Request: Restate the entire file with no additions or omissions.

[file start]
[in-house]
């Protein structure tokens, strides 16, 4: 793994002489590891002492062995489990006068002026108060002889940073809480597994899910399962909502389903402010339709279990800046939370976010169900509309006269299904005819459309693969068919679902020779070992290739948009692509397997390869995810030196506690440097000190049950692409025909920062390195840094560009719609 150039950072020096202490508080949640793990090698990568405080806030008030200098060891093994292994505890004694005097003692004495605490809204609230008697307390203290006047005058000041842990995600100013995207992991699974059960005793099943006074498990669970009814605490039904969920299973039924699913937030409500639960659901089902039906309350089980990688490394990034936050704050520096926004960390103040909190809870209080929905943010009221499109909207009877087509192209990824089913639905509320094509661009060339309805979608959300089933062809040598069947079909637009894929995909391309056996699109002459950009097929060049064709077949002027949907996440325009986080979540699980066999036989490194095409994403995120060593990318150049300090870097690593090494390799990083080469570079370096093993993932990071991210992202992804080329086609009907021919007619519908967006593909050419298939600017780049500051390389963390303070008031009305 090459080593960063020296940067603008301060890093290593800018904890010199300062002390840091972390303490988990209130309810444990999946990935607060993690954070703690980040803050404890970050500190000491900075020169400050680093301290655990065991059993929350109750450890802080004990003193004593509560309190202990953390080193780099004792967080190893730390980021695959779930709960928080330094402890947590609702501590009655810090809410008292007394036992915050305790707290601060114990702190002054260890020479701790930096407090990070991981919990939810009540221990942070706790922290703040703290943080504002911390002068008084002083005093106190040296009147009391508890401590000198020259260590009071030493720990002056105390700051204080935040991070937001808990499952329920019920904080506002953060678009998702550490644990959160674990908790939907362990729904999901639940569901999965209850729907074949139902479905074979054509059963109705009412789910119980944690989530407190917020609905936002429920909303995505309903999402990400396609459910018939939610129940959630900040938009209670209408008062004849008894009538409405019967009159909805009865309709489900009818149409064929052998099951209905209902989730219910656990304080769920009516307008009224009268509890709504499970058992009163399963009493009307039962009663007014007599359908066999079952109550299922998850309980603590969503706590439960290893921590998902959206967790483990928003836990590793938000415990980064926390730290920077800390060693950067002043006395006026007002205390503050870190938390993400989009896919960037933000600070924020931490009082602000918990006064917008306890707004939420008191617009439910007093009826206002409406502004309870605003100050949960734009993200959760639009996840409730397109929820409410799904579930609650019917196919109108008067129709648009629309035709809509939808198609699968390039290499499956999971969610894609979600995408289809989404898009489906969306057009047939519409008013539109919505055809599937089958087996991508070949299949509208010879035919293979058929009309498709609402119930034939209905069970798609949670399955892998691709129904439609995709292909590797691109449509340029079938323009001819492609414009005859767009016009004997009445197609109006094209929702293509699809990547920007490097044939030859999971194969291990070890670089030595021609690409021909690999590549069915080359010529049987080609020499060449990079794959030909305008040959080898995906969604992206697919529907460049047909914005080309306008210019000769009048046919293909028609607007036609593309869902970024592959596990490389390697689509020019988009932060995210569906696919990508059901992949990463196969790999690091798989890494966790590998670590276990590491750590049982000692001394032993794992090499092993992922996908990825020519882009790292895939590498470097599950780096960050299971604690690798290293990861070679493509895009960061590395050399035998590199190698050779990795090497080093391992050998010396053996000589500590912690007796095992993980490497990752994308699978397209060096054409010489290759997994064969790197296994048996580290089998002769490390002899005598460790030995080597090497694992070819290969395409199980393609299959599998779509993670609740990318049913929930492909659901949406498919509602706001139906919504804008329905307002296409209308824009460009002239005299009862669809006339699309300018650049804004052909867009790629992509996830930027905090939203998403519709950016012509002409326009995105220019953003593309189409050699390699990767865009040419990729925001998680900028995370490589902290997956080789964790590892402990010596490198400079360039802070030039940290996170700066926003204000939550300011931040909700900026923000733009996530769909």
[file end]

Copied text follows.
[in-house]
């Protein structure tokens, strides 16, 4: 793994002489590891002492062995489990006068002026108060002889940073809480597994899910399962909502389903402010339709279990800046939370976010169900509309006269299904005819459309693969068919679902020779070992290739948009692509397997390869995810030196506690440097000190049950692409025909920062390195840094560009719609 150039950072020096202490508080949640793990090698990568405080806030008030200098060891093994292994505890004694005097003692004495605490809204609230008697307390203290006047005058000041842990995600100013995207992991699974059960005793099943006074498990669970009814605490039904969920299973039924699913937030409500639960659901089902039906309350089980990688490394990034936050704050520096926004960390103040909190809870209080929905943010009221499109909207009877087509192209990824089913639905509320094509661009060339309805979608959300089933062809040598069947079909637009894929995909391309056996699109002459950009097929060049064709077949002027949907996440325009986080979540699980066999036989490194095409994403995120060593990318150049300090870097690593090494390799990083080469570079370096093993993932990071991210992202992804080329086609009907021919007619519908967006593909050419298939600017780049500051390389963390303070008031009305 090459080593960063020296940067603008301060890093290593800018904890010199300062002390840091972390303490988990209130309810444990999946990935607060993690954070703690980040803050404890970050500190000491900075020169400050680093301290655990065991059993929350109750450890802080004990003193004593509560309190202990953390080193780099004792967080190893730390980021695959779930709960928080330094402890947590609702501590009655810090809410008292007394036992915050305790707290601060114990702190002054260890020479701790930096407090990070991981919990939810009540221990942070706790922290703040703290943080504002911390002068008084002083005093106190040296009147009391508890401590000198020259260590009071030493720990002056105390700051204080935040991070937001808990499952329920019920904080506002953060678009998702550490644990959160674990908790939907362990729904999901639940569901999965209850729907074949139902479905074979054509059963109705009412789910119980944690989530407190917020609905936002429920909303995505309903999402990400396609459910018939939610129940959630900040938009209670209408008062004849008894009538409405019967009159909805009865309709489900009818149409064929052998099951209905209902989730219910656990304080769920009516307008009224009268509890709504499970058992009163399963009493009307039962009663007014007599359908066999079952109550299922998850309980603590969503706590439960290893921590998902959206967790483990928003836990590793938000415990980064926390730290920077800390060693950067002043006395006026007002205390503050870190938390993400989009896919960037933000600070924020931490009082602000918990006064917008306890707004939420008191617009439910007093009826206002409406502004309870605003100050949960734009993200959760639009996840409730397109929820409410799904579930609650019917196919109108008067129709648009629309035709809509939808198609699968390039290499499956999971969610894609979600995408289809989404898009489906969306057009047939519409008013539109919505055809599937089958087996991508070949299949509208010879035919293979058929009309498709609402119930034939209905069970798609949670399955892998691709129904439609995709292909590797691109449509340029079938323009001819492609414009005859767009016009004997009445197609109006094209929702293509699809990547920007490097044939030859999971194969291990070890670089030595021609690409021909690999590549069915080359010529049987080609020499060449990079794959030909305008040959080898995906969604992206697919529907460049047909914005080309306008210019000769009048046919293909028609607007036609593309869902970024592959596990490389390697689509020019988009932060995210569906696919990508059901992949990463196969790999690091798989890494966790590998670590276990590491750590049982000692001394032993794992090499092993992922996908990825020519882009790292895939590498470097599950780096960050299971604690690798290293990861070679493509895009960061590395050399035998590199190698050779990795090497080093391992050998010396053996000589500590912690007796095992993980490497990752994308699978397209060096054409010489290759997994064969790197296994048996580290089998002769490390002899005598460790030995080597090497694992070819290969395409199980393609299959599998779509993670609740990318049913929930492909659901949406498919509602706001139906919504804008329905307002296409209308824009460009002239005299009862669809006339699309300018650049804004052909867009790629992509996830930027905090939203998403519709950016012509002409326009995105220019953003593309189409050699390699990767865009040419990729925001998680900028995370490589902290997956080789964790590892402990010596490198400079360039802070030039940290996170700066926003204000939550300011931040909700900026923000733009996530769909």